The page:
Nigerian army jets in pursuit of Boko Haram militants mistakenly bombed a camp for displaced people in north-eastern Borno state, killing at least 52 people and wounding 120, Medecins Sans Frontieres said.
The bombing killed six Nigerian Red Cross staff and volunteers, while 14 others with the group were wounded, including nine in critical condition, Andronicus Adeyemo, secretary-general of the Nigerian Red Cross, said. A Nigerian military official earlier confirmed the bombing without providing a number of casualties.
MSF said the strike occurred in Rann in Borno state, the epicentre of the extremist group’s seven-year-long bid to create an Islamic caliphate. Nigerian general Lucky Irabor, a regional military commander, located the incident at Kala Balge, a district that includes Rann.
President Muhammadu Buhari, who has pledged to end the militant group’s seven-year insurgency, described the incident as a “regrettable operational mistake” and appealed for calm.
Boko Haram wants to impose its version of Islamic law on Africa’s most populous country of more than 180 million people. Nigeria is almost evenly split between a mainly Muslim north and a predominantly Christian south.
“This large-scale attack on vulnerable people who have already fled extreme violence is shocking and unacceptable,” Jean-Clement Cabrol, director of operations at MSF, said. “The safety of civilians must be respected.”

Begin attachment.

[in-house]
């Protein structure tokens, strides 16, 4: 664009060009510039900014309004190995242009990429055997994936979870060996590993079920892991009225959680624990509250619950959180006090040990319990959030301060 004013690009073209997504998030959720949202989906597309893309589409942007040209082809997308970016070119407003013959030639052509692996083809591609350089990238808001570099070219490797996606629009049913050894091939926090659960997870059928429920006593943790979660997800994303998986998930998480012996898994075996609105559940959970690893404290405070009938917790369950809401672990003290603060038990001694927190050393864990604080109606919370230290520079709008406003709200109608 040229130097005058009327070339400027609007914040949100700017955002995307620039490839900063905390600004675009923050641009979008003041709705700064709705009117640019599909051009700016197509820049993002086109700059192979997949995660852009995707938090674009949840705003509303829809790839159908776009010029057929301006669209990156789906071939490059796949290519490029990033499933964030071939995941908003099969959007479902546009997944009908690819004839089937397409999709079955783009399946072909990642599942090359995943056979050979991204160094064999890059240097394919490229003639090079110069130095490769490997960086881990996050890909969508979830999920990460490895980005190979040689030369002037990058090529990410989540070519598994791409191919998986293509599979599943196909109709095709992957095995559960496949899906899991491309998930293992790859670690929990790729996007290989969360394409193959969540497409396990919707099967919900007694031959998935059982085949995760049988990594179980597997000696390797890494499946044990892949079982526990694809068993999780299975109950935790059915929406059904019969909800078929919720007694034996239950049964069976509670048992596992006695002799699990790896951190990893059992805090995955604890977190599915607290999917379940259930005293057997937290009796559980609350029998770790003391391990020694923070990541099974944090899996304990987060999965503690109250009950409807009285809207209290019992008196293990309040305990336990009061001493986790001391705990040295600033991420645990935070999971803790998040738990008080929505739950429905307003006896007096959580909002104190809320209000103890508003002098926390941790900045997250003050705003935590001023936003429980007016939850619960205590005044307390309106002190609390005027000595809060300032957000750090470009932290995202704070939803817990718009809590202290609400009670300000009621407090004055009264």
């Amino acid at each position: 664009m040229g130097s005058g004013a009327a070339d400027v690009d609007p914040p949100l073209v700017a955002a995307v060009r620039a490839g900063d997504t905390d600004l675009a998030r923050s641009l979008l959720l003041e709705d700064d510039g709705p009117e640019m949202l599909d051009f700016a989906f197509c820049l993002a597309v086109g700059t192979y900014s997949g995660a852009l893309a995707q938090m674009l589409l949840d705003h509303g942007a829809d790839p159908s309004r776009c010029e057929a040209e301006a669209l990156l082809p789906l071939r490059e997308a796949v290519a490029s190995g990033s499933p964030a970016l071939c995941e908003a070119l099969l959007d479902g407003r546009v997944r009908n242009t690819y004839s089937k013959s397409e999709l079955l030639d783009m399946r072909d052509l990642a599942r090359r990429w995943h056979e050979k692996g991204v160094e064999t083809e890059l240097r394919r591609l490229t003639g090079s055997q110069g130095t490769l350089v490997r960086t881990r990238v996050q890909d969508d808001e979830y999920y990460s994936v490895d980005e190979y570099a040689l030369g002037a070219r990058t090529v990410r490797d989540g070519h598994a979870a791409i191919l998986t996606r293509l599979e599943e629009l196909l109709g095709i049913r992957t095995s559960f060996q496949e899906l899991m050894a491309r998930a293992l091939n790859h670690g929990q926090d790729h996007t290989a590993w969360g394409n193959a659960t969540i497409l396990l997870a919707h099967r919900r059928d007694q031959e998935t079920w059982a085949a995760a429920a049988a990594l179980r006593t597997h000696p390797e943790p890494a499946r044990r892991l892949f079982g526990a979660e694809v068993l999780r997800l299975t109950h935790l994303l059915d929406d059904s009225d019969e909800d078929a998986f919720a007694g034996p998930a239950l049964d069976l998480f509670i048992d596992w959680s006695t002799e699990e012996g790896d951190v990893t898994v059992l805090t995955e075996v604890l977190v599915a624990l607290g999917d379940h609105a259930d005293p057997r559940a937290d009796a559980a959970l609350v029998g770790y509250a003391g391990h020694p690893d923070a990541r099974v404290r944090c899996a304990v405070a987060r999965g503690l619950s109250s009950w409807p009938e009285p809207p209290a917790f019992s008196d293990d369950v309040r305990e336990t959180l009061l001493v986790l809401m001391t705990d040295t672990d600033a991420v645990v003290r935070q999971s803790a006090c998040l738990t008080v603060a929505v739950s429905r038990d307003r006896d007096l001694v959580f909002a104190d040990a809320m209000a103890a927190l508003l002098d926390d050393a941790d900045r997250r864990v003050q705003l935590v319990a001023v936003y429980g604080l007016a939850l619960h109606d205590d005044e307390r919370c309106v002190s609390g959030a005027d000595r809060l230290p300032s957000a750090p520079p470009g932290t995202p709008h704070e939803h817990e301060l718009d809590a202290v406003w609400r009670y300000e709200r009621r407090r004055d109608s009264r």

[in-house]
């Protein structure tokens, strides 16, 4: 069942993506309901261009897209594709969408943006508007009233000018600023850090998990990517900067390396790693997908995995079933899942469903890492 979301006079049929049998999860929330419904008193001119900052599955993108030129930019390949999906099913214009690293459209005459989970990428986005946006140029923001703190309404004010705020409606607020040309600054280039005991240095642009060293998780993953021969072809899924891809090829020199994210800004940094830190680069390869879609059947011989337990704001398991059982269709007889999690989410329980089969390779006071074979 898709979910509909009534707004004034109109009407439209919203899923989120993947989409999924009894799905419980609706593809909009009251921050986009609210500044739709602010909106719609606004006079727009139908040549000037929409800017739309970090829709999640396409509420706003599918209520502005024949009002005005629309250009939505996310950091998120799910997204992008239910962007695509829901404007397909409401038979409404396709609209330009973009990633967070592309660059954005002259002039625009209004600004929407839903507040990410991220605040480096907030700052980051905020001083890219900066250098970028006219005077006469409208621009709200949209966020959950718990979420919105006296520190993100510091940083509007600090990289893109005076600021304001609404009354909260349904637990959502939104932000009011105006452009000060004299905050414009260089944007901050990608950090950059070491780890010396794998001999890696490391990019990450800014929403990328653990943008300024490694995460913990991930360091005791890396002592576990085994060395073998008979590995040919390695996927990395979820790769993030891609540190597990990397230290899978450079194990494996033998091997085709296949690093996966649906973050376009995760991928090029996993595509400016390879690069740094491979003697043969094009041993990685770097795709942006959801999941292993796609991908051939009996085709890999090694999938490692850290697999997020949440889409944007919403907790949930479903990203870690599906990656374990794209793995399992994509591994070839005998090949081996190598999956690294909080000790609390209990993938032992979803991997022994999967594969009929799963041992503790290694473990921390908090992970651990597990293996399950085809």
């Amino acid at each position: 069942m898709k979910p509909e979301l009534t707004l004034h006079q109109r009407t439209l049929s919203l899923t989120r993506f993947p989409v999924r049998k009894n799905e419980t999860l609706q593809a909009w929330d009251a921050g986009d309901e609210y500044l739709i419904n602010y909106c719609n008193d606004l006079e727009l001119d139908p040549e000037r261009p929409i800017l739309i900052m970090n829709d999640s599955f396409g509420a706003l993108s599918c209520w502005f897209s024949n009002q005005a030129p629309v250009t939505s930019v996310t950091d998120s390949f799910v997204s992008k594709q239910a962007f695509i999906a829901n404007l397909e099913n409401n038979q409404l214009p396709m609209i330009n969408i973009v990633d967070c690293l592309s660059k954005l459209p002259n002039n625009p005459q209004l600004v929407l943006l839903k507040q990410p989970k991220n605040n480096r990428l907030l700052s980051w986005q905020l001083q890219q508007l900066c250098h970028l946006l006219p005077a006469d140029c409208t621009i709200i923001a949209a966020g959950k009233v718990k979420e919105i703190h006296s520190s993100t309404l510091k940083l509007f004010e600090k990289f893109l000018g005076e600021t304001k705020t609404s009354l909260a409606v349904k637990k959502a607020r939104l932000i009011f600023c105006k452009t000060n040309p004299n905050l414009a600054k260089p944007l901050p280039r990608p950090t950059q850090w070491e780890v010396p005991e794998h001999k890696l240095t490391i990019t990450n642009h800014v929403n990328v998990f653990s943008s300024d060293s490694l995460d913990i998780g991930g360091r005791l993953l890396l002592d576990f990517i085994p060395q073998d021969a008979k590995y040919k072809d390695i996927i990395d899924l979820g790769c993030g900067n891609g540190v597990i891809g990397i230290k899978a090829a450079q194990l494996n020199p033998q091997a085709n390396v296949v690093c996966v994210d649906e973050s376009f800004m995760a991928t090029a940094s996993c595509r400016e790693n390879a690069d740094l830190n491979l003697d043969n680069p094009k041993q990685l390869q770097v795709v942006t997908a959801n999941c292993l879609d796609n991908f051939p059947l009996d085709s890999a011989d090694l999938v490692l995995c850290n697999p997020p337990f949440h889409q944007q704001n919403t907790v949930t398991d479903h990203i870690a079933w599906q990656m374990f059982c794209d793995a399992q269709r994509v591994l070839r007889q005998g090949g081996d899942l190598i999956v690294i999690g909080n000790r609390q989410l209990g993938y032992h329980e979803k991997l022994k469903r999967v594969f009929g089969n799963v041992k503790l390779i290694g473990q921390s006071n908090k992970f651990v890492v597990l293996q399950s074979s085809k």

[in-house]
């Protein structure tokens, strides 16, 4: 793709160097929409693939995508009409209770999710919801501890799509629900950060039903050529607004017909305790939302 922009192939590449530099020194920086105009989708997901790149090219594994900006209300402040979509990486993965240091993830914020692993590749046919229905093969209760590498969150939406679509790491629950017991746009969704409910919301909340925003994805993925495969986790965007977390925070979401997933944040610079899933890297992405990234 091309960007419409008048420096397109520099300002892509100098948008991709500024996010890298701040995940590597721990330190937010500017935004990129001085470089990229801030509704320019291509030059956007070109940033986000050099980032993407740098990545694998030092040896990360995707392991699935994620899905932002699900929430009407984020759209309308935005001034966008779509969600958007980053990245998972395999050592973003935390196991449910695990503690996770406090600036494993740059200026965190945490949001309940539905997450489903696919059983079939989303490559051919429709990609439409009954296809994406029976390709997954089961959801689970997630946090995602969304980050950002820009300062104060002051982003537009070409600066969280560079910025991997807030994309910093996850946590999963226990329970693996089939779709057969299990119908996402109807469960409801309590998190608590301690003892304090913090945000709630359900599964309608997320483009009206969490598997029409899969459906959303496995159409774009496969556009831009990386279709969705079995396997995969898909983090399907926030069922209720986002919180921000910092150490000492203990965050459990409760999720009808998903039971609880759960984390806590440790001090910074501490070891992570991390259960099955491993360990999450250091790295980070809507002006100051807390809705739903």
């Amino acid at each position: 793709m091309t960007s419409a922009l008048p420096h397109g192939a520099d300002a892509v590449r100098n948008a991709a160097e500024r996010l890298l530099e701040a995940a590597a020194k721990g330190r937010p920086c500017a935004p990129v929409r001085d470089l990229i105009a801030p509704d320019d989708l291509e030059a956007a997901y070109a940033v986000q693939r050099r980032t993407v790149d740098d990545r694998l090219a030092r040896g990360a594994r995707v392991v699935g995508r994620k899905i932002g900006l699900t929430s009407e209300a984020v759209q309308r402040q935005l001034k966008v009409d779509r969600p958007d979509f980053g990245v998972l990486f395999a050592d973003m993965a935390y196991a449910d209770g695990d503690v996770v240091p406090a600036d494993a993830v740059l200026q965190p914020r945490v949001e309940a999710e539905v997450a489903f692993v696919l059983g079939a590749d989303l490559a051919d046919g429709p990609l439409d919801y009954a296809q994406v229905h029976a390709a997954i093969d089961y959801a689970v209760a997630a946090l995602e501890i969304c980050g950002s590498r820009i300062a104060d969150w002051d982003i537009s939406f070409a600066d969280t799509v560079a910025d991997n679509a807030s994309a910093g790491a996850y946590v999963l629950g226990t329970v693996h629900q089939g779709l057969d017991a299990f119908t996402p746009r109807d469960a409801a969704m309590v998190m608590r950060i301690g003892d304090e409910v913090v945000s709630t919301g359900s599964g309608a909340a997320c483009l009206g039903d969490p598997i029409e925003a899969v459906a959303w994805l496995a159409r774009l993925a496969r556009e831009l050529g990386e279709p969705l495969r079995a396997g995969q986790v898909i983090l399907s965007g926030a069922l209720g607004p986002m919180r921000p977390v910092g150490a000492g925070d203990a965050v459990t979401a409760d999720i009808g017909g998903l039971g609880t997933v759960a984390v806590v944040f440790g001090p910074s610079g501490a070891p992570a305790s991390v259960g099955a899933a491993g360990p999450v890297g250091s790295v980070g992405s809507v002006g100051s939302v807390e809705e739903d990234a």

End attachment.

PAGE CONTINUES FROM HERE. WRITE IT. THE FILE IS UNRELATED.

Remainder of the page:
The United Nations Children’s Fund (UNICEF) said the deaths “underline the importance of protecting civilians in complex humanitarian emergencies.”
The air strike came amid an offensive against Boko Haram by Nigeria’s military over the last few weeks. President Buhari said last month a key camp in the group’s Sambisa forest base in Borno state had fallen. The presidency also said the air strike occurred during the “final phase of mopping up insurgents in the northeast”.
The Boko Haram insurgency has killed more than 15,000 people since 2010 and forced some two million to flee their homes, many of whom have moved to camps for internally displaced people.
The group has stepped up attacks in recent weeks as the end of the rainy season has enabled its fighters to move more easily in the bush.
A video featuring an audio recording purporting to be Boko Haram leader Abubakar Shekau, which was posted on social media late on Monday, said the group was behind twin suicide bombings at a university earlier that day which killed two and injured 17 others.
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